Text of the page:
- Pinto JG, NeuhausCP, Kruger A, Kerschgens M (2009) Assessment of the wind gust estimate method in mesoscale modeling of storm events over West Germany. MeteorologischeZeitschrift 18: 495-506.
- Gross JL, Heckert NA, Lechner JA, Simiu E (1995) A study of optimal extreme wind estimation procedures. Proceedings of 9th International Conference on Wind Engineering, New Delhi, India, 69-80.
- Heckert N, Simiu E, Whalen T (1998) Estimates of hurricane wind speeds by “peak over threshold” method. JStruct Engineer 124: 445-449.
- Garciano LE, Koike T (2007) Aproposed typhoon resistant design of a wind turbine tower in the philippines. Doboku GakkaiRonbunshuu F63: 181-189.
- Jagger TH, ElsnerJB (2006) Climatology models for extreme hurricane winds near the United States. J Climate 19: 3220-3236.
- Sanabria LA, Cechet RP (2007) A statistical model of severe winds. GeosciAustr Record.
- Sorensen JD, Nielsen SRK (2007) Extreme wind turbine response during peration. J Phys Conf Ser75: 012074.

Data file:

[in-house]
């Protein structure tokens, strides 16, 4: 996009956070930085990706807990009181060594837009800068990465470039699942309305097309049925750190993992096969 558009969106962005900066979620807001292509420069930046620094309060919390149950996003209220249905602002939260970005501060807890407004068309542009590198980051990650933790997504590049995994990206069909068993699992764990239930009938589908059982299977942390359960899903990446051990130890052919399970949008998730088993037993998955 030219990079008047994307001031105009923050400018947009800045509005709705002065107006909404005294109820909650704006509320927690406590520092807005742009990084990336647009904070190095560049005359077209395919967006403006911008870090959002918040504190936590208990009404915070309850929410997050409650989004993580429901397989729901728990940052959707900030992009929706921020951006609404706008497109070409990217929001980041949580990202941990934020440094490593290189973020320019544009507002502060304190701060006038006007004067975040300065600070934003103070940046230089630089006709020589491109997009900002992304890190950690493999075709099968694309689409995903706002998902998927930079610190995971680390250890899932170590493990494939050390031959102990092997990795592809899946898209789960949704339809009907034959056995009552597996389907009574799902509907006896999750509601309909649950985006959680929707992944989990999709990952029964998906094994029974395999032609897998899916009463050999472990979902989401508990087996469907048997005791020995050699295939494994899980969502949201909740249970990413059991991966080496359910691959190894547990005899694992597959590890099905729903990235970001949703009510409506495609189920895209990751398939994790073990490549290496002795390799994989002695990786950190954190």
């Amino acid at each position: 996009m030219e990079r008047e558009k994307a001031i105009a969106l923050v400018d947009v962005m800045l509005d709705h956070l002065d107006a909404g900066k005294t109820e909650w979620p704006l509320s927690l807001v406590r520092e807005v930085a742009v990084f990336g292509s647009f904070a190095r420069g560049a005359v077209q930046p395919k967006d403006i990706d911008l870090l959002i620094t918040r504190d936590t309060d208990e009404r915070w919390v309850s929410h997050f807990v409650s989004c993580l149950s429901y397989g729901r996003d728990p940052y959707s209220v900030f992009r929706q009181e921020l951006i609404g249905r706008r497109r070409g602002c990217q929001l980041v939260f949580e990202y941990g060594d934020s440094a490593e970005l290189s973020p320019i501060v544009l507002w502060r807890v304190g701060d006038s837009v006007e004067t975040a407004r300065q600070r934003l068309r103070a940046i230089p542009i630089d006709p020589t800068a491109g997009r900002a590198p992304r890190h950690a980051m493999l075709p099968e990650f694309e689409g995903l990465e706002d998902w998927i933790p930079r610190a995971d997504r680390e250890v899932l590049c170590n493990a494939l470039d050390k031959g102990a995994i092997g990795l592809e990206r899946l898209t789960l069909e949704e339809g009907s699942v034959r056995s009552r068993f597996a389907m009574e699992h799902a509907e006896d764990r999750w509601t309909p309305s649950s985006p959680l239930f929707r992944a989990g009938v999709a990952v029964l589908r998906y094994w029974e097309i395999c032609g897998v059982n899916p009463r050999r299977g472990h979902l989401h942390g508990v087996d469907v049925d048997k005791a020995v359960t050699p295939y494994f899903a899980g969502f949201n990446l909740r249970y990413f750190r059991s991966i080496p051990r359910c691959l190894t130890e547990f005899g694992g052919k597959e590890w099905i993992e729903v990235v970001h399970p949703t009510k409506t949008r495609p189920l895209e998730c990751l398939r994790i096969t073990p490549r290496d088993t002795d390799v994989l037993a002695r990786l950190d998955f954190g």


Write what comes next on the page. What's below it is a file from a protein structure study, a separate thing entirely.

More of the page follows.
- Langreder W, Hojstrup J (2007) Going to extremes: A parametric study on peak-over-threshold and other methods. European Wind Energy Conference, Milan, Italy.
- Kunz M, Mohr S, Rauthe M, Lux R, KottmeierCh (2010)Assessment of extreme wind speeds from Regional Climate Models-Part 1: Estimation of return values and their evaluation. Nat Hazard Earth Sys Sci 10: 907-922.
- Hosking J, Wallis J (1987) Parameter and quantile estimation for the generalized pareto distribution. Technometrics 29: 339-349.
- Smith R (1990) Handbook of applicable mathematics. Wiley, New York.
- Van Den Brink HW, Konnen GP (2008) The statistical distribution of meteorological outliers. Geophys Res Lett 35: 1-5.
- Johnson NL, Kotz S, Balakrshnan N (1995) Continuous univariate distributions. (2nd Edn) Wiley, New York, USA.